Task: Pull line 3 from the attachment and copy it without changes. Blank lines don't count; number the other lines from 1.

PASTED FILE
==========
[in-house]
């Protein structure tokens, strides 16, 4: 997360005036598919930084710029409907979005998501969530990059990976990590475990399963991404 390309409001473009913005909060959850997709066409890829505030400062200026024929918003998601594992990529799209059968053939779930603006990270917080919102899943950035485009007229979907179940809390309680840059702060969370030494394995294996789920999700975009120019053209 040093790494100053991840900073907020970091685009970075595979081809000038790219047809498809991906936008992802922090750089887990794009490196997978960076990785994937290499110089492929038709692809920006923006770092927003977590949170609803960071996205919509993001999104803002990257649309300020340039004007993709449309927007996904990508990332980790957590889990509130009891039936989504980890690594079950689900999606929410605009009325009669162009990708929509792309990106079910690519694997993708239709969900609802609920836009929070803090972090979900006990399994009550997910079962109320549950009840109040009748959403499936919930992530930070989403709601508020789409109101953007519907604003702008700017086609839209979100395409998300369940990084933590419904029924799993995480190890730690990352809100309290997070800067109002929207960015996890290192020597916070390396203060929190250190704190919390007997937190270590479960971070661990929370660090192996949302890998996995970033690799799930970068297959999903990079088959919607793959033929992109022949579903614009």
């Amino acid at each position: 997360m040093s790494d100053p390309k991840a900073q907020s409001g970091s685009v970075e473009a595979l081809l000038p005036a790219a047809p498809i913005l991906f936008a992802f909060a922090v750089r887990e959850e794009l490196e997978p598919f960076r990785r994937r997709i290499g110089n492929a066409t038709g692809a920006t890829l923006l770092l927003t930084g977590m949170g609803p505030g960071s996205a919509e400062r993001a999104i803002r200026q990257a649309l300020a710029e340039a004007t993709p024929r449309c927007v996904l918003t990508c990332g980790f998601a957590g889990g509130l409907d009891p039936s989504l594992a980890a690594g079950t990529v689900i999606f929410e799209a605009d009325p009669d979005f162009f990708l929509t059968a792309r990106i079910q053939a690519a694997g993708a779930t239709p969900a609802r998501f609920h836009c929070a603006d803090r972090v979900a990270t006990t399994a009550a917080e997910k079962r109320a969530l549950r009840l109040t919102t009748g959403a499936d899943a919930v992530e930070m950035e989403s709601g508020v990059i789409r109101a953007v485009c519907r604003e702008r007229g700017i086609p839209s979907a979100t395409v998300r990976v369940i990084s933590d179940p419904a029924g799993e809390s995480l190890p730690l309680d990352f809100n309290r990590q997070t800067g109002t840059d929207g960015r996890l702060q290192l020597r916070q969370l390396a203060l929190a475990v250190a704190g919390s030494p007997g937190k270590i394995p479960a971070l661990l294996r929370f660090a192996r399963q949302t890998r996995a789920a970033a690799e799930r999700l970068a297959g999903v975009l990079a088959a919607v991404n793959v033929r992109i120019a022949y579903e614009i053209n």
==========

């Amino acid at each position: 997360m040093s790494d100053p390309k991840a900073q907020s409001g970091s685009v970075e473009a595979l081809l000038p005036a790219a047809p498809i913005l991906f936008a992802f909060a922090v750089r887990e959850e794009l490196e997978p598919f960076r990785r994937r997709i290499g110089n492929a066409t038709g692809a920006t890829l923006l770092l927003t930084g977590m949170g609803p505030g960071s996205a919509e400062r993001a999104i803002r200026q990257a649309l300020a710029e340039a004007t993709p024929r449309c927007v996904l918003t990508c990332g980790f998601a957590g889990g509130l409907d009891p039936s989504l594992a980890a690594g079950t990529v689900i999606f929410e799209a605009d009325p009669d979005f162009f990708l929509t059968a792309r990106i079910q053939a690519a694997g993708a779930t239709p969900a609802r998501f609920h836009c929070a603006d803090r972090v979900a990270t006990t399994a009550a917080e997910k079962r109320a969530l549950r009840l109040t919102t009748g959403a499936d899943a919930v992530e930070m950035e989403s709601g508020v990059i789409r109101a953007v485009c519907r604003e702008r007229g700017i086609p839209s979907a979100t395409v998300r990976v369940i990084s933590d179940p419904a029924g799993e809390s995480l190890p730690l309680d990352f809100n309290r990590q997070t800067g109002t840059d929207g960015r996890l702060q290192l020597r916070q969370l390396a203060l929190a475990v250190a704190g919390s030494p007997g937190k270590i394995p479960a971070l661990l294996r929370f660090a192996r399963q949302t890998r996995a789920a970033a690799e799930r999700l970068a297959g999903v975009l990079a088959a919607v991404n793959v033929r992109i120019a022949y579903e614009i053209n």